The Yorkshire Herald newspaper concluded its newspaper coverage of the Portman Lawley nuptials by observing that 'early in the afternoon the Hon. E. W. and Mrs. Berkeley Portman left for Hestercombe, Taunton, the seat of Viscount Portman, where the early days of the honeymoon will be spent.' A short time later Teddy Portman was given the use of the 776-acre estate by his father, William Henry Berkeley Portman, who had succeeded as the 2nd Viscount Portman of Bryanston on the death of the 1st Viscount in 1888. From that date forward Hestercombe had been little used -- the 2nd Viscount visited but once a year, usually in May/June ‘for the season’. He stayed for less than a month in 1891. Teddy and Constance moved to their new home in December 1894, along with Mrs. Portman’s three sons, having been tenants of St. Giles's House, Lord Shaftesbury's family seat in Wimborne, Dorset, since their marriage two-and-a- half years earlier.
An advertisement to let St. Giles’s, published in 1892, described the House and grounds as then possessing 'numerous works of art, statuary etc and a quantity of genuine Chippendale furniture'. Vast domestic offices and stabling were also cited along with 'excellent walled-in kitchen gardens, vineries etc.; wide stretching lawns, an American garden, and exceedingly pretty grotto constructed at great cost over 100 years ago of shells of different kinds, an ornamental lake, woodland ride, the estate extending to an area of 17,000 acres'. Not bad for a rental. Back at Hestercombe the church bells of Kingston and Cheddon were rung in welcome and Mrs. Portman, at the suggestion of Mr. Keen, the Head Gardener, planted 'a small cedar tree close to the entrance of the mansion to take the place of a much larger one, which had to be cut down in consequence of its branches overhanging a part of the house and the space required for the extension of the mansion'.
Almost immediately on returning to Hestercombe, Teddy launched into a grand programme of building and agricultural improvement. As early as September 1894, The Somerset County Gazette could report on substantial additions to the House, claiming that ‘no fewer than 150 men have for some months been employed on the work and they are likely to be there for some time to come’. The ‘additions’ were by Henry J. Spiller of 31 Bridge Street, Taunton, and largely consisted of a new range of domestic offices which were added to the rear of the House (laundry, still room, bake house, knife house, enlarged kitchen, boiler house, workshops etc.). The wider estate, on the other hand, was virtually transformed. In less than ten years Teddy established a modern range of Boulton & Paul hothouses in the kitchen garden, improved Volis farm and stocked it with Berkshire pigs, built an iron clad chapel with bell tower and organ to the east of the House (St. Mary’s Church), erected a well-appointed Keeper’s Cottage with dog kennels in the woods to the northwest, and converted the mill building to a ‘Saw Shed’, later extending it to include a Dynamo House with a state-of-the-art hydroelectric turbine. A heightened sense of arrival to the estate was created by closing off the medieval track that crossed the parkland between Park Gate and Gotton in favour of a private approach that began on the estate’s southern boundary (Rowford) and passed by two newly built gate lodges (South Lodge & Middle Lodge) before gently weaving its way northwards to Hestercombe House.
Other enhancements included a cricket pitch laid out near the modern day entrance to the estate, a model dairy built opposite the mill for Mrs. Portman and stocked with a fine herd of Jerseys, and an extension to the stables that added six loose boxes, possibly for polo ponies, to the north side of the courtyard (now The Stables Cafe & Lutyens Gallery). By 1903 the Portman’s two matching 10 hp cadillacs were being kept in a matchboard-lined garage with concrete floor and inspection pits built on the site of the present day picnic area and a three-bedroom Chauffeur’s Cottage, now the executive offices of the Hestercombe Gardens Trust, was in place nearby at the entrance to the stable block. By 1906 The Car Illustrated (No. 205, 25 April, p.307) could observe that Mrs. Portman had now travelled several thousand miles in her cadillac, ‘and says, indeed, that she does not know now how she ever got on without it’.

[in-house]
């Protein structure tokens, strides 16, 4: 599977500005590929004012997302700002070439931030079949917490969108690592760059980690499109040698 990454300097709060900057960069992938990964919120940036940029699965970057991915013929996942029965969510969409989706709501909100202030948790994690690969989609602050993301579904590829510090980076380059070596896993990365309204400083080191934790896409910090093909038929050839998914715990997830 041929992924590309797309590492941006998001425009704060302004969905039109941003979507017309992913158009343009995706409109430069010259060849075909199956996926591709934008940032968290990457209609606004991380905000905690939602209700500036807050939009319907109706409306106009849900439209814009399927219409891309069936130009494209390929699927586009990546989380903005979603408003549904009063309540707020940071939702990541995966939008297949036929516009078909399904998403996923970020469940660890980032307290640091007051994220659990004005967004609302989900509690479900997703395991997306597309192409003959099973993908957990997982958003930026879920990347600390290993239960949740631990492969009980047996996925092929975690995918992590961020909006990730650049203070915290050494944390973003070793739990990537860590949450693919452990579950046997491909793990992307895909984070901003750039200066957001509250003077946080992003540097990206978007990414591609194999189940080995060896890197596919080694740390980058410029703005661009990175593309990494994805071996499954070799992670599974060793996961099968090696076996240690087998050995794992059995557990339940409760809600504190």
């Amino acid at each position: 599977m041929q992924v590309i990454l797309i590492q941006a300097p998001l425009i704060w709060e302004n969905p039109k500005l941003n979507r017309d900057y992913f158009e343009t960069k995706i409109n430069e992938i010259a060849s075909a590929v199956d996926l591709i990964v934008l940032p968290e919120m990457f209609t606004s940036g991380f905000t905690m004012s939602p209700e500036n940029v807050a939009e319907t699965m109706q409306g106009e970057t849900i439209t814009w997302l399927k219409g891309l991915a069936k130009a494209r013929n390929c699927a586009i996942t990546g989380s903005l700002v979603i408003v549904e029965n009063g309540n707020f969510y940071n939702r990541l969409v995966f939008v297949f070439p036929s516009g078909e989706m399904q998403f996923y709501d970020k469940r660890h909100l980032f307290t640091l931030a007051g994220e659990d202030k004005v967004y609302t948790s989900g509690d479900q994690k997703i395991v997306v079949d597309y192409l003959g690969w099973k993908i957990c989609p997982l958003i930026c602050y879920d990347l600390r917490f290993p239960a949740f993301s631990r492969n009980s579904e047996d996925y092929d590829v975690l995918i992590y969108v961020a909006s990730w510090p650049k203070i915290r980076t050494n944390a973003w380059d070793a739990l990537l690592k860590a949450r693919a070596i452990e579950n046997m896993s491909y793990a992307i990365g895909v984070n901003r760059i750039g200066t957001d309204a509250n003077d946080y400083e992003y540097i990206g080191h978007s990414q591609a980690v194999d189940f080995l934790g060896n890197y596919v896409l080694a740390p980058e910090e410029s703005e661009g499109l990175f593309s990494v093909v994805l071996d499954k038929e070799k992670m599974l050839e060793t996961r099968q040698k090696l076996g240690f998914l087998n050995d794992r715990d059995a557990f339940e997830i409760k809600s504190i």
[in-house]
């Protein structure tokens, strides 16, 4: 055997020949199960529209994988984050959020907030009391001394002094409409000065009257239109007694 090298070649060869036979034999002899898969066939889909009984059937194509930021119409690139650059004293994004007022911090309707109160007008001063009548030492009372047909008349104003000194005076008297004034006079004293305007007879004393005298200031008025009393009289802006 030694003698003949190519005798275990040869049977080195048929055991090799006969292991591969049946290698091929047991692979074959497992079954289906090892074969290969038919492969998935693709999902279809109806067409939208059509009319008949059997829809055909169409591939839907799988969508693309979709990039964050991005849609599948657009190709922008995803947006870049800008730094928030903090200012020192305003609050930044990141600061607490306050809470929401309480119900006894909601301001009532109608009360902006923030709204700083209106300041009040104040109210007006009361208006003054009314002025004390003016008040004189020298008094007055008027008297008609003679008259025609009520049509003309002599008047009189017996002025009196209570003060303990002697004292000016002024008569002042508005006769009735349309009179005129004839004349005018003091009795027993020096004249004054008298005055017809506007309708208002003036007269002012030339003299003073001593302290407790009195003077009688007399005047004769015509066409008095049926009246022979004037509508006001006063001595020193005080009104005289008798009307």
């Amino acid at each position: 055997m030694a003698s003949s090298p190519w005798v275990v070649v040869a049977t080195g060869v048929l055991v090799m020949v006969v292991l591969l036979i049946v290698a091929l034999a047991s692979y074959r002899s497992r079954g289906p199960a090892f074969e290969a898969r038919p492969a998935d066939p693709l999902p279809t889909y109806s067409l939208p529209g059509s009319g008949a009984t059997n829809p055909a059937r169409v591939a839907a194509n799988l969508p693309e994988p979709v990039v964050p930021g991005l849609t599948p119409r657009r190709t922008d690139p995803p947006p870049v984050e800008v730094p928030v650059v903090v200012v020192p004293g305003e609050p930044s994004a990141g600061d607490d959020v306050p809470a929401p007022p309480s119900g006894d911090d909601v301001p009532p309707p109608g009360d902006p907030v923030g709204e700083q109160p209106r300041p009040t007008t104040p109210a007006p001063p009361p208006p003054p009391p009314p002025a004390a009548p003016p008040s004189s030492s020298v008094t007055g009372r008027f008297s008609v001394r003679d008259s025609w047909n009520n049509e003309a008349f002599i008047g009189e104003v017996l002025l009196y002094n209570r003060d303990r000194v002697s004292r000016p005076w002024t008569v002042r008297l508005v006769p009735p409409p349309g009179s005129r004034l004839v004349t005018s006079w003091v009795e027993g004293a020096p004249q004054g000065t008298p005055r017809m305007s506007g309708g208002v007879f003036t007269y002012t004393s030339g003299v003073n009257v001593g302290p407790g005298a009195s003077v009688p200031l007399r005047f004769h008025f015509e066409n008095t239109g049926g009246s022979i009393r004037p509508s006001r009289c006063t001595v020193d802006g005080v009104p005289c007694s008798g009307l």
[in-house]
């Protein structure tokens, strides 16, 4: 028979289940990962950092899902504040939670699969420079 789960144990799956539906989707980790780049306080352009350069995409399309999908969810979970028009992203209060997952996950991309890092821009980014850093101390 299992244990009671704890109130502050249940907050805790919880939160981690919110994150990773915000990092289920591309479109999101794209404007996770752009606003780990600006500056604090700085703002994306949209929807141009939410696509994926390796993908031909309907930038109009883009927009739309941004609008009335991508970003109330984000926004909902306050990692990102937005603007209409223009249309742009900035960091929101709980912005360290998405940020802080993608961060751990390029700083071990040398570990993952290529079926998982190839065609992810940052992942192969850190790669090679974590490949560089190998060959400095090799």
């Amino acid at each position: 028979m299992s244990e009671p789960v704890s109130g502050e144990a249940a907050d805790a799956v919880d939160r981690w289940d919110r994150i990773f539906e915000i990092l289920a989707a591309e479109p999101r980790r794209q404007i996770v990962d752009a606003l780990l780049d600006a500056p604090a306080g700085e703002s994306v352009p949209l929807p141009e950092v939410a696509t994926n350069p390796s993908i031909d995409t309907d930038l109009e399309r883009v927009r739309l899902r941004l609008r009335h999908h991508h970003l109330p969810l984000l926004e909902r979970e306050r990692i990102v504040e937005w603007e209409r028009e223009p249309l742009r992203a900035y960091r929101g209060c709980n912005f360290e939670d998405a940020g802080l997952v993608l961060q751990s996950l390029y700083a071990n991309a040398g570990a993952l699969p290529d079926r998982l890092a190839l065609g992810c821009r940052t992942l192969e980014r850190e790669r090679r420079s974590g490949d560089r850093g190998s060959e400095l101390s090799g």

It may be useful to recount the points insisted upon by the Devon Cattle Breeder’s Society. Pedigree is given the first place, but the individual cow should have a head of moderate length, with a broad, indented forehead, tapering considerably toward the nostrils, which should be high and open; the nose creamy white; jaws and throat clean; ears thin; horns long, well matched and spreading, gracefully turn up, of a waxy colour, tipped with a darker shade. (‘The Hestercombe Devon Herd’, Country Life, No. 520, 22 December 1906, pp.893-895.)
By 1906, Country Life magazine was sufficiently impressed with E. W. B.’s prowess as a cattle breeder to publish a feature in its December 22nd edition, THE HESTERCOMBE DEVON HERD. Teddy’s first herd, which was begun in 1894 and sold in May 1904 at a handsome profit, had realised great success in the show ring, amassing prize money of £677 in 1899 at the Royal Counties Show, Windsor, (Devon bull) and the Somerset County Show, Bridgwater (Devon cow). The replacement herd was the result of astute purchases made in September 1904 (Claude Portman’s celebrated Child Okeford herd), February 1905 (choice milking strain of C. Pratt, Tale, Devon), and June 1905 (Colonel A. F. Walter’s dispersal sale). Among the pride of the new herd, which at the time of printing numbered 133 head of cattle (of which 55 were cows), were Bearwood Rival, Caesar, Spinach, Tell Tale and the diminutive Sweet Pea. Pound Pink ‘Un, another triumph, was undefeated in the two-year-old bull class for 1906, claiming firsts at no less than six shows: the Devon County, Somerset County, Royal Counties, Bath and West, Southern Counties and Royal Show at Derby. Sadly, the fine beasts would have to be sold off less than five years later along with the rest of Teddy Portman’s prized herd. The heir to the Portman fortune died unexpectedly in April 1911 and, with Mrs. Portman’s blessing, the Devon cattle were sold on Friday 9 June at an auction held at Volis Farm, one of the Hestercombe estate’s three home farms. In his opening remarks to the many in attendance – there were 500 for lunch -- Mr. J. G. Peard, chief auctioneer of Messrs. C. R. Morris, Sons & Peard, North Curry, paid tribute to the well-liked country squire: ' . . . a friend of all and he was sure his [E. W. B.’s] memory would live as long as they lived and longer as a fine English gentleman who, it was a pleasure to know and meet.'
More will be said on E. W. B. Portman’s premature death in Part 2.